• Mary Evans Seeley

Pat Nixon’s Christmas Surprises

Before moving to the White House, Richard and Pat Nixon always made Christmas special and different. Their friends looked to them for surprises they would create for the holidays. At the White House, they enjoyed planning surprises, because they wanted to share the house with as many people as possible.

The Nixons initiated candlelight tours of the mansion during their first Christmas at the White House. Chandeliers were dimmed, fires were set ablaze in the fireplace and music was played throughout the house. The Nixons, in the family quarters, often heard guests singing along with the music as they toured the house.

The candlelight tours became a popular Nixon tradition, but could only be enjoyed if visitors lived in the area or traveled to Washington. For the rest of the country the Nixons hosted television specials. "Christmas in the White House" aired on Christmas Eve in 1969 and featured an interview of Mrs. Nixon and daughter, Tricia, by Time magazine reporter Bonnie Angelo. In 1971, NBC aired “A Day in the Presidency” on December 6, with correspondent John Chancellor as commentator.

Under Mrs. Nixon’s personal supervision, the Great Hall was dressed in all of its holiday finery, more than in previous years. In 1969, it became the back drop for the 19 foot Christmas tree decked with huge ornate ornaments, representing each state’s flower.

Beginning in 1969, Pat Nixon, working with German-born pastry chef, Hans Raffert, gave life to what is now the most treasured of White House traditions-- the Gingerbread House. The two-foot high house, A-Frame design, was held together with six pounds of icing, five pounds of cookies, one pound of hard candy, and a dozen peppermint candy canes. Altogether the edible house weighed 40 pounds. One year, miniature figures of the family dogs sat outside the front door.

For the first time in 25 years, green wreaths and red candles were hung in the 16 windows facing Pennsylvania Avenue. Mrs. Nixon admitted, “we love to decorate; you can’t overdo at Christmas.”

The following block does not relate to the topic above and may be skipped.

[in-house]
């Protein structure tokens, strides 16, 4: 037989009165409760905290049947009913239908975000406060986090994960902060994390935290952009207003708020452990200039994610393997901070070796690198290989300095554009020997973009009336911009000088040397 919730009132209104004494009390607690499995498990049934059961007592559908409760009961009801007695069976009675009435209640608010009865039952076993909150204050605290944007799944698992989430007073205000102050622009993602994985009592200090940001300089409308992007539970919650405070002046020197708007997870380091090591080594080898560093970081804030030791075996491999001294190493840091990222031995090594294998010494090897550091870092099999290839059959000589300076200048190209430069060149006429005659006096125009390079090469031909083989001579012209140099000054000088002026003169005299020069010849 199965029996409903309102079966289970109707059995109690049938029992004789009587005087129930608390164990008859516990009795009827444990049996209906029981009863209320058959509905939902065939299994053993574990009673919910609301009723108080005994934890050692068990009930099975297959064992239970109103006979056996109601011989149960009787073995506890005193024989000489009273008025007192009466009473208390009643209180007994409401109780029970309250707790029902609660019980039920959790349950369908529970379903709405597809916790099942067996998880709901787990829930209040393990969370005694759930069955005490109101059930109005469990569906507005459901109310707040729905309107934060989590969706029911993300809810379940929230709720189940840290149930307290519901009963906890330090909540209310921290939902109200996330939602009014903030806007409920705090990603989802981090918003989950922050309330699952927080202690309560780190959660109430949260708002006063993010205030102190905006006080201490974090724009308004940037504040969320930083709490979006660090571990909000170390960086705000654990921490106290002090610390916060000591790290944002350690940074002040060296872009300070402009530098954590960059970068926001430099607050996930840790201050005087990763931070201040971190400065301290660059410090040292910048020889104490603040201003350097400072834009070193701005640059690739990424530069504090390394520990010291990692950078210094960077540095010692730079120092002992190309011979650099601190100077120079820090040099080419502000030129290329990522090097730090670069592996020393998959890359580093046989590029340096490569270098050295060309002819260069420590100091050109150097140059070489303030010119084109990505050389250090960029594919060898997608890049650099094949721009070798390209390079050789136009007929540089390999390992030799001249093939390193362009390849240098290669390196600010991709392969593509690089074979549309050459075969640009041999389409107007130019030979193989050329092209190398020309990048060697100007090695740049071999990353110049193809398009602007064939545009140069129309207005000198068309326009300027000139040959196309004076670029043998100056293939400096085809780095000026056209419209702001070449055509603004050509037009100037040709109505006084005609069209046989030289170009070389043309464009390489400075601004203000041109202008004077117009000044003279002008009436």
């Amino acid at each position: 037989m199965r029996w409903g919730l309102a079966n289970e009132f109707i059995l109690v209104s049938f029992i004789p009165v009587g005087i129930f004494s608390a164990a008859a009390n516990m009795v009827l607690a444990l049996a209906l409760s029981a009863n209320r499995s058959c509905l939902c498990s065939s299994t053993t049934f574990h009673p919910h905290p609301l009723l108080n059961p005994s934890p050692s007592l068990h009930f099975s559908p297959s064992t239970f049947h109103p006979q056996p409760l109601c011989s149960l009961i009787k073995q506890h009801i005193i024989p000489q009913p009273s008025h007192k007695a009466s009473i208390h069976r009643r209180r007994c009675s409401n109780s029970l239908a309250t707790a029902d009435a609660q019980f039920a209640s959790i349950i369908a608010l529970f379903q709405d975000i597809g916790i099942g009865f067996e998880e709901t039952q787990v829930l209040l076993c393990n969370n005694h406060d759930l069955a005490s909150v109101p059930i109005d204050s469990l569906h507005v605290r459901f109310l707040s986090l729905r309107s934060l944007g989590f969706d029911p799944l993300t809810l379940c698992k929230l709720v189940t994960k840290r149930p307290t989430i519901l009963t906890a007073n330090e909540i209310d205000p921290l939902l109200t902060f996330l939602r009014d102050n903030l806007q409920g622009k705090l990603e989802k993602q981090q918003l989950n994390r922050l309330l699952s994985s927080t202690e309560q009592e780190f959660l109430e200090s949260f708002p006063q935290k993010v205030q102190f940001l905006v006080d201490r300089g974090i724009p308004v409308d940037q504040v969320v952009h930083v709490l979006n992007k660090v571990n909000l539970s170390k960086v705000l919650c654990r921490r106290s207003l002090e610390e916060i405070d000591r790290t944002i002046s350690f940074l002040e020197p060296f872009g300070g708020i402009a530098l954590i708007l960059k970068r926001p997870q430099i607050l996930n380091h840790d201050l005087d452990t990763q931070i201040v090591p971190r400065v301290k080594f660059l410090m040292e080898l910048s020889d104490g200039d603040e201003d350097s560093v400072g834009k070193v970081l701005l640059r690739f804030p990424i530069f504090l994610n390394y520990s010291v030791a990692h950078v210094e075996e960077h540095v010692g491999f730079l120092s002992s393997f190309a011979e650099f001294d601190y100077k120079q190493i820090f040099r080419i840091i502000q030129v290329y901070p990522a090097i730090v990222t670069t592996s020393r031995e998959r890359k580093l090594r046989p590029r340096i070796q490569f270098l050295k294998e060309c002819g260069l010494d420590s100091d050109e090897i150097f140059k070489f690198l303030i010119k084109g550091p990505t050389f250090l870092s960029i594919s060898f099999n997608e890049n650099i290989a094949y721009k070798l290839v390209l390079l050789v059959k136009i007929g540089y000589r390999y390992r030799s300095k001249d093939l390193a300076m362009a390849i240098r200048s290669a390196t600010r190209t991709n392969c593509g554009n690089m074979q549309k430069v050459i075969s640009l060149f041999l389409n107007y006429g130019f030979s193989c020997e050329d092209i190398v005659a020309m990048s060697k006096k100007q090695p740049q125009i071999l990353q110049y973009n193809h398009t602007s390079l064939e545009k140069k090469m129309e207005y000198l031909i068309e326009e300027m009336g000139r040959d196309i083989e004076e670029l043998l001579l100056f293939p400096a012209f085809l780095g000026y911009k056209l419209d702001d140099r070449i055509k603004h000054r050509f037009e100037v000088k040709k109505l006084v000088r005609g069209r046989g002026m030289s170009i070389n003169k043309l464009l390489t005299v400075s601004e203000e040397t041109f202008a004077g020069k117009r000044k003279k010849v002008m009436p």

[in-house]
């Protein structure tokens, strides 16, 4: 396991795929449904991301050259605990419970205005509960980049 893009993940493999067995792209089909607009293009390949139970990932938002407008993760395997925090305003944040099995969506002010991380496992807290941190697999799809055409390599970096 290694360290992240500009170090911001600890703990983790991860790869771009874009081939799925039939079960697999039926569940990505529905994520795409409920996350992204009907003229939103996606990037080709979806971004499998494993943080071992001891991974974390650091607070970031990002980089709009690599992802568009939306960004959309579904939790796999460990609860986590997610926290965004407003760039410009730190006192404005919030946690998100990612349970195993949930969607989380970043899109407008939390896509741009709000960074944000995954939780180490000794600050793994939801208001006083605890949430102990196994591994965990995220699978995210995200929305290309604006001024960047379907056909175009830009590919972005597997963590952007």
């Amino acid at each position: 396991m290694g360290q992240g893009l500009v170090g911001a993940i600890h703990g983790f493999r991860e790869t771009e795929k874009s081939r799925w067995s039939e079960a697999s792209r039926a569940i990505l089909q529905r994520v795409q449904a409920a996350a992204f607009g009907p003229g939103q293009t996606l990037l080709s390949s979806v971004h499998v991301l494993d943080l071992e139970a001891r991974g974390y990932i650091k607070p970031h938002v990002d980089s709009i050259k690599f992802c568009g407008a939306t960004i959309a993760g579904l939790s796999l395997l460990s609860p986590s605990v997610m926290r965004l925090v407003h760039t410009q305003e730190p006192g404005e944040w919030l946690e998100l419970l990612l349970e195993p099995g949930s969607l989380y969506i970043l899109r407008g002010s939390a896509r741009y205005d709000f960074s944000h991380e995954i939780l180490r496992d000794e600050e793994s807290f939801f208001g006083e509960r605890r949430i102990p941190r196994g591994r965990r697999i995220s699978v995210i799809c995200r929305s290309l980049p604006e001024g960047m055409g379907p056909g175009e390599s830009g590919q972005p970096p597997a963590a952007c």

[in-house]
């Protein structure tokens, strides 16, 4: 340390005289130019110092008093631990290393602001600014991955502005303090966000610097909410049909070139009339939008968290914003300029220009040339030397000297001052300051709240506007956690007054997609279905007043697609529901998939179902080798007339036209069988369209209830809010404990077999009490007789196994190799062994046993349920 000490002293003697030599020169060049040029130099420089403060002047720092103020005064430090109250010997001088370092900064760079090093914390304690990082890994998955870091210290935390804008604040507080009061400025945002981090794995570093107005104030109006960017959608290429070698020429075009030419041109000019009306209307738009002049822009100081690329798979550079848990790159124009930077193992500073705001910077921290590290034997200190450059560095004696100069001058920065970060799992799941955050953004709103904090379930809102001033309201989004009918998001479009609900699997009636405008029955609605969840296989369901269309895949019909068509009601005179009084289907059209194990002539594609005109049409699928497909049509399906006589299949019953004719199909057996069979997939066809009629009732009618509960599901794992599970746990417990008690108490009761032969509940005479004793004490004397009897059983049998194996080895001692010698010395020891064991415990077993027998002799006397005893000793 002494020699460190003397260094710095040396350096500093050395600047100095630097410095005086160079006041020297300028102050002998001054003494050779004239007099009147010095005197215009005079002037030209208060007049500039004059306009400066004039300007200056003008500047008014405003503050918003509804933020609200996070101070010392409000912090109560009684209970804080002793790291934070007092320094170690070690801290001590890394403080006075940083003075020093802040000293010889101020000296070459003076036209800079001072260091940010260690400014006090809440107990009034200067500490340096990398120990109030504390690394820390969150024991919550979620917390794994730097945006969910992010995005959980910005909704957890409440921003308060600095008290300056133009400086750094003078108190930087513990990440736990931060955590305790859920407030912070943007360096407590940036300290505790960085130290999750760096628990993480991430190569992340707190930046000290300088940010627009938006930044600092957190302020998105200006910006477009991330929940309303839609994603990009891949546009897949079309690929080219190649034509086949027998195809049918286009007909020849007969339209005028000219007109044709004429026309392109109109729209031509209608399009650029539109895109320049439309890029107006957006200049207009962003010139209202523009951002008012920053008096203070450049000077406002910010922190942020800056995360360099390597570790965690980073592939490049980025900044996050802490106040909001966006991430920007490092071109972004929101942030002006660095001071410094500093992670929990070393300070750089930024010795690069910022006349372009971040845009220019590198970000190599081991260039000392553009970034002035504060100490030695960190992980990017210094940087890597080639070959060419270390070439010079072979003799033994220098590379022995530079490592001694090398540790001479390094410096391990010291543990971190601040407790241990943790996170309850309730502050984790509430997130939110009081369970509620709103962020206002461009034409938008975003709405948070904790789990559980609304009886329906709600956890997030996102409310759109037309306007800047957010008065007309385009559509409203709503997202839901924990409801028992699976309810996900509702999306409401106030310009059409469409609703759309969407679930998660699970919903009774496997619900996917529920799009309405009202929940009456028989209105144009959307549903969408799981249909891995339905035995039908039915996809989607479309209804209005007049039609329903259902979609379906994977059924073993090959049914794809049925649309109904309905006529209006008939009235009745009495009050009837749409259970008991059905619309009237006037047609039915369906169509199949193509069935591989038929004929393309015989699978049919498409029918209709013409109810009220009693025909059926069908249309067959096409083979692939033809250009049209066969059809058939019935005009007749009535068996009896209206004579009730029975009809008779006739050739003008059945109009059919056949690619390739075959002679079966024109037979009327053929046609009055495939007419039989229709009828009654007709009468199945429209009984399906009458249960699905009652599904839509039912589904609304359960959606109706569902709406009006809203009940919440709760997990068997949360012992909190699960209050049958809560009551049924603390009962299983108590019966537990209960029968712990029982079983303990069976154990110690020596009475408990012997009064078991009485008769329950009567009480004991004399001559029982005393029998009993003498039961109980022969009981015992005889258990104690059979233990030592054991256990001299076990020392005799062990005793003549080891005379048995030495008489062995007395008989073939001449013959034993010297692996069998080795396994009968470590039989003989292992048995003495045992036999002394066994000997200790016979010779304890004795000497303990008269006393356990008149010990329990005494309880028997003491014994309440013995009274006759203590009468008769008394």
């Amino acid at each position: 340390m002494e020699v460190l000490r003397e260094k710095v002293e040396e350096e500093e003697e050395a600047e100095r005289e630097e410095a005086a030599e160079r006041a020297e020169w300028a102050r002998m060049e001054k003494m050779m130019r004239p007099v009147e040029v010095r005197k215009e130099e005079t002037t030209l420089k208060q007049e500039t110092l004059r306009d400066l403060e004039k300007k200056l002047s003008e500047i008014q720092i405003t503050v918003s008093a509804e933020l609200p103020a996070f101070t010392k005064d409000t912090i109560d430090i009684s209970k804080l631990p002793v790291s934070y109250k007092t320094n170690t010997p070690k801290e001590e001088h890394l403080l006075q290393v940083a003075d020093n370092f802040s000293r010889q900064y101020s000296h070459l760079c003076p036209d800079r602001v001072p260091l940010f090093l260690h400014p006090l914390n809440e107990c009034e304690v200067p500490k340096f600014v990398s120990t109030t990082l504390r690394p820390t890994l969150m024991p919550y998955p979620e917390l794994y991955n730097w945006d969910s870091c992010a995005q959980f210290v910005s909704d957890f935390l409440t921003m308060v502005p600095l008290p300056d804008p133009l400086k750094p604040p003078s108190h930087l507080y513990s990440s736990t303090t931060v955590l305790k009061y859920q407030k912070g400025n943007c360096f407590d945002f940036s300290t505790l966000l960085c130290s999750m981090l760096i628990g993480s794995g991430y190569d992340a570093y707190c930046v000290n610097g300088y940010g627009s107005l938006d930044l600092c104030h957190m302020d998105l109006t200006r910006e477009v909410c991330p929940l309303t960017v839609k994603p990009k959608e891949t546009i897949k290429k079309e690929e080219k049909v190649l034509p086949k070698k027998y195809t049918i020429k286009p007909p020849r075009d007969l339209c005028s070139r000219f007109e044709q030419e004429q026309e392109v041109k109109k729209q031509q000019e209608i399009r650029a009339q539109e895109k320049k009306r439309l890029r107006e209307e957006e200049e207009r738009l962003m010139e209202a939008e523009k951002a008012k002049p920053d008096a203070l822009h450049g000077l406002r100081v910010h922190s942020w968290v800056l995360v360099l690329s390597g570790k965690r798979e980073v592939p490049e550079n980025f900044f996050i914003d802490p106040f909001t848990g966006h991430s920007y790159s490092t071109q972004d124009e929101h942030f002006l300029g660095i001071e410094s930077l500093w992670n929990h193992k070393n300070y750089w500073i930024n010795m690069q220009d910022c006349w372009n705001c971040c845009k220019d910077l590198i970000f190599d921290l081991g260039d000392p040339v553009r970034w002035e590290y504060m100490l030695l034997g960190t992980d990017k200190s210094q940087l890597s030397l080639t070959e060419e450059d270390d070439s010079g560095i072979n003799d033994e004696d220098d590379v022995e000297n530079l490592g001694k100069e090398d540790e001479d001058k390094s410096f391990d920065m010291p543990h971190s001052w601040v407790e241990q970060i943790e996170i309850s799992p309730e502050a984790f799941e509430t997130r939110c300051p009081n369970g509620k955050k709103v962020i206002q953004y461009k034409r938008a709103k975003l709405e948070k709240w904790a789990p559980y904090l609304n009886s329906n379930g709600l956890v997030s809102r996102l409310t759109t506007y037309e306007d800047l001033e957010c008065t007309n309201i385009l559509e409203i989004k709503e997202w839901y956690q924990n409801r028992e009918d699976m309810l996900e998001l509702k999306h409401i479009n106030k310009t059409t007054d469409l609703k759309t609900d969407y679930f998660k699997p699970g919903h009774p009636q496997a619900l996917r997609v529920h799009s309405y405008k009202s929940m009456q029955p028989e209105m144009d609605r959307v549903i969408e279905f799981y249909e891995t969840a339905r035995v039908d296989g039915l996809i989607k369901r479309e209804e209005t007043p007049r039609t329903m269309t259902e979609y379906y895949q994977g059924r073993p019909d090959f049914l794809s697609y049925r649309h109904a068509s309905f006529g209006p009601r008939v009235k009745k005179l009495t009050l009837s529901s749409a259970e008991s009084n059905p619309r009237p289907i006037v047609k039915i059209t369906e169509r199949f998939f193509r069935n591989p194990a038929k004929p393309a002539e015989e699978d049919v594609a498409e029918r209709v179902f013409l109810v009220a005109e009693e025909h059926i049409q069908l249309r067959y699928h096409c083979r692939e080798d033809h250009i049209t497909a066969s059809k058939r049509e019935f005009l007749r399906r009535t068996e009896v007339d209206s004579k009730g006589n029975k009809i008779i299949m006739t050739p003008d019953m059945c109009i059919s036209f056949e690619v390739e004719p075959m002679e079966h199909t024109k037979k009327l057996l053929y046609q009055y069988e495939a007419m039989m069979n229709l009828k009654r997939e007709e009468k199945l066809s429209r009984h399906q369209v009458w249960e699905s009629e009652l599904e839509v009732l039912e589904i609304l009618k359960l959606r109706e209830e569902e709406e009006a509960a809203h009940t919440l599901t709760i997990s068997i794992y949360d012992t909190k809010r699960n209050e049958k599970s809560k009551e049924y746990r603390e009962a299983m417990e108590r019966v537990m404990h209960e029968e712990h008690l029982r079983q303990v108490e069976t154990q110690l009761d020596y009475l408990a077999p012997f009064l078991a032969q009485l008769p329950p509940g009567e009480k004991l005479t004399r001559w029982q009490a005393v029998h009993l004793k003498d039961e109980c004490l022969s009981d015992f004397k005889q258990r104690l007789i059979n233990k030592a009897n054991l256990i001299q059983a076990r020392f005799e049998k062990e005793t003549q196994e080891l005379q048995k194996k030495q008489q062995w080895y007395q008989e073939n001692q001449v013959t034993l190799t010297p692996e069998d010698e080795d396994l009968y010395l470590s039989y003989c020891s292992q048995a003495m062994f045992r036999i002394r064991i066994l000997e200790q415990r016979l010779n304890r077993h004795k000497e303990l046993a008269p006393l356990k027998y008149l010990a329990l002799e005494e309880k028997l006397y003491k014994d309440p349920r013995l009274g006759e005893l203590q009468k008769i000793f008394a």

In 1970, Pat Nixon surprised the public when she pushed a button to illuminate the exterior of the White House and transformed it into a monument within a city of monuments. President Nixon said, “The lighting of the White House is being given as a gift to the nation. Once the White House is lighted at night, it will be seen by millions of Americans.”

In the East Wing corridor where visitors begin their tour of the White House, special cases displayed past and present official Christmas cards of presidents Hoover through Nixon, a card from Winston Churchill, and 3 cards received by Rutherford B. Hayes during his 1877-81 Presidency. A second case featured Christmas ornaments representing each of these administrations, as well as other special artifacts, like the 1866 edition of A Christmas Carol read by FDR , the red fire engine President Hoover gave to sons of his secretary as a memento of the 1929 fire at the White House, and the doll house made by White House carpenter’s for President Hayes’ granddaughter.

By Christmas 1971, Mrs. Nixon had completed her refurbishing of the Red Room and the Green Room and surprised the public by showcasing them on the White House tour. She said, “the rooms are so full of beauty they just need a little dressing up for Christmas.. .It was my idea to have lots of things in pots that can be watered easily. Potted miniature ivy makes marvelous garland across the mantels and the greenery helps to hide the pots holding the poinsettias.”

In 1972, the Nixon refurbished Blue Room was open to the public. It was there that the First Lady chose to place the White House Christmas tree, a 20-foot Noble fir from Washington State.

A Monroe Christmas was Mrs. Nixon’s theme for Christmas 1973. As First Lady, Pat Nixon acquired things for the White House that others had not. These included seven portraits of former First Ladies and six original portraits of former Presidents. In addition, she is credited with acquiring American paintings, chandeliers, period rugs, furniture and 10 pieces of the Monroe furniture, that were found in the basement of the Philadelphia Museum. Curator, Clem Conger described this acquisition as “the greatest retrieval of White House furniture in the history of the White House.”

Mrs. Nixon had told a House and Garden writer, “I suppose of the places we’ve spent Christmas, the White House must be our favorite. To be in this historical house with the memories of all the other families who’ve been here means so much—and to realize that we, in our way, are making a moment of history, too.”

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